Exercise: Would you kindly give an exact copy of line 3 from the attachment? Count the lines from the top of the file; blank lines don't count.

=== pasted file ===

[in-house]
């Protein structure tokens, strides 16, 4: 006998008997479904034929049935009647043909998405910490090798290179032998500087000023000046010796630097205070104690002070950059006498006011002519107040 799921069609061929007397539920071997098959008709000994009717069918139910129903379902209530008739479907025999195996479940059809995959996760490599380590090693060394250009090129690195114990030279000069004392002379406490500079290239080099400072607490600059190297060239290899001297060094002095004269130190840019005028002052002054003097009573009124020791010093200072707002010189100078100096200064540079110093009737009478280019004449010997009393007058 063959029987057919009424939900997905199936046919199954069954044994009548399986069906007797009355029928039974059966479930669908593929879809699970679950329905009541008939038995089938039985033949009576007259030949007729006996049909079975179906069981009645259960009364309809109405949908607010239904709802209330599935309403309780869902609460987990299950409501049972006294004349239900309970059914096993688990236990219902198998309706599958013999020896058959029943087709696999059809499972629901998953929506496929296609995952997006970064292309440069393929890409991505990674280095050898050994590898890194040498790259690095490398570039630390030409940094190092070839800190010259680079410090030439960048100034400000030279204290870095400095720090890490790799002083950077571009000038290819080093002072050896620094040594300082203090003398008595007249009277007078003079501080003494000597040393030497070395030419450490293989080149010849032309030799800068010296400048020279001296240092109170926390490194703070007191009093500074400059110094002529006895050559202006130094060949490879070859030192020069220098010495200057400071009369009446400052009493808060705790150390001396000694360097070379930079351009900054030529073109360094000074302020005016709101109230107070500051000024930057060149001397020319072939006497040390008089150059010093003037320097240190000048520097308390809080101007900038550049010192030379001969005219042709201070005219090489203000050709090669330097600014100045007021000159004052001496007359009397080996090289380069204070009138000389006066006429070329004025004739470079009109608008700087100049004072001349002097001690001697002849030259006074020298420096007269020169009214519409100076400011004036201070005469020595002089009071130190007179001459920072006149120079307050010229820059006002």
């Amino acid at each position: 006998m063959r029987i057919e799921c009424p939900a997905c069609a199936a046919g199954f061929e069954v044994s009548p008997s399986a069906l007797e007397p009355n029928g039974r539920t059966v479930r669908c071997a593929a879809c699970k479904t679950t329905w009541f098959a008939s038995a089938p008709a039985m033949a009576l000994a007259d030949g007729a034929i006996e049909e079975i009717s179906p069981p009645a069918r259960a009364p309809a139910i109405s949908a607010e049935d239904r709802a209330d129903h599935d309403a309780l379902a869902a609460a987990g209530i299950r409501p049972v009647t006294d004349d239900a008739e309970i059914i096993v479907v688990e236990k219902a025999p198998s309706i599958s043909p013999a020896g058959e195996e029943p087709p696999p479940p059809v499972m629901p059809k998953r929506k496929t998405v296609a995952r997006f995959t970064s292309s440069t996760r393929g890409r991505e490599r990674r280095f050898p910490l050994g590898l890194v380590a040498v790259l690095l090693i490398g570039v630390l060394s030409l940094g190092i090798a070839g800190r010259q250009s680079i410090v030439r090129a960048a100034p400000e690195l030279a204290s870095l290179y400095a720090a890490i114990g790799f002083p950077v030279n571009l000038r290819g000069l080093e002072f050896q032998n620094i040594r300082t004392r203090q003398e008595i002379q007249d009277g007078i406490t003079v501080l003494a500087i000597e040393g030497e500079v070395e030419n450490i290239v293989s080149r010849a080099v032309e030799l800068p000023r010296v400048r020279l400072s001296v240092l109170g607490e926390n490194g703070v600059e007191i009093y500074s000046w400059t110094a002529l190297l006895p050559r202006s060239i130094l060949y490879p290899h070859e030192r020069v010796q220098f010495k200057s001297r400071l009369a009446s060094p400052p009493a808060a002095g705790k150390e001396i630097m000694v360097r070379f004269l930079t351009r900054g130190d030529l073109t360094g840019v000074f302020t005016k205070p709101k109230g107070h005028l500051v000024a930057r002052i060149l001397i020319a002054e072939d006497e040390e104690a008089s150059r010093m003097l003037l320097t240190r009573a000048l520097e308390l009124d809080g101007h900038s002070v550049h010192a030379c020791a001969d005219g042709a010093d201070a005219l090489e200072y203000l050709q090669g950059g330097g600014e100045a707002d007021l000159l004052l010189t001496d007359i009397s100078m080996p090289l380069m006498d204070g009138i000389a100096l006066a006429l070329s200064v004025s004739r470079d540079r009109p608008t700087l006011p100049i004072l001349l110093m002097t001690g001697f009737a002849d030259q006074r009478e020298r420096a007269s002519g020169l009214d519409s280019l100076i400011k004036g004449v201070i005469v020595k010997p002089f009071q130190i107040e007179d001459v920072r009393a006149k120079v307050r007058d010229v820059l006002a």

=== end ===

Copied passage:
């Amino acid at each position: 006998m063959r029987i057919e799921c009424p939900a997905c069609a199936a046919g199954f061929e069954v044994s009548p008997s399986a069906l007797e007397p009355n029928g039974r539920t059966v479930r669908c071997a593929a879809c699970k479904t679950t329905w009541f098959a008939s038995a089938p008709a039985m033949a009576l000994a007259d030949g007729a034929i006996e049909e079975i009717s179906p069981p009645a069918r259960a009364p309809a139910i109405s949908a607010e049935d239904r709802a209330d129903h599935d309403a309780l379902a869902a609460a987990g209530i299950r409501p049972v009647t006294d004349d239900a008739e309970i059914i096993v479907v688990e236990k219902a025999p198998s309706i599958s043909p013999a020896g058959e195996e029943p087709p696999p479940p059809v499972m629901p059809k998953r929506k496929t998405v296609a995952r997006f995959t970064s292309s440069t996760r393929g890409r991505e490599r990674r280095f050898p910490l050994g590898l890194v380590a040498v790259l690095l090693i490398g570039v630390l060394s030409l940094g190092i090798a070839g800190r010259q250009s680079i410090v030439r090129a960048a100034p400000e690195l030279a204290s870095l290179y400095a720090a890490i114990g790799f002083p950077v030279n571009l000038r290819g000069l080093e002072f050896q032998n620094i040594r300082t004392r203090q003398e008595i002379q007249d009277g007078i406490t003079v501080l003494a500087i000597e040393g030497e500079v070395e030419n450490i290239v293989s080149r010849a080099v032309e030799l800068p000023r010296v400048r020279l400072s001296v240092l109170g607490e926390n490194g703070v600059e007191i009093y500074s000046w400059t110094a002529l190297l006895p050559r202006s060239i130094l060949y490879p290899h070859e030192r020069v010796q220098f010495k200057s001297r400071l009369a009446s060094p400052p009493a808060a002095g705790k150390e001396i630097m000694v360097r070379f004269l930079t351009r900054g130190d030529l073109t360094g840019v000074f302020t005016k205070p709101k109230g107070h005028l500051v000024a930057r002052i060149l001397i020319a002054e072939d006497e040390e104690a008089s150059r010093m003097l003037l320097t240190r009573a000048l520097e308390l009124d809080g101007h900038s002070v550049h010192a030379c020791a001969d005219g042709a010093d201070a005219l090489e200072y203000l050709q090669g950059g330097g600014e100045a707002d007021l000159l004052l010189t001496d007359i009397s100078m080996p090289l380069m006498d204070g009138i000389a100096l006066a006429l070329s200064v004025s004739r470079d540079r009109p608008t700087l006011p100049i004072l001349l110093m002097t001690g001697f009737a002849d030259q006074r009478e020298r420096a007269s002519g020169l009214d519409s280019l100076i400011k004036g004449v201070i005469v020595k010997p002089f009071q130190i107040e007179d001459v920072r009393a006149k120079v307050r007058d010229v820059l006002a």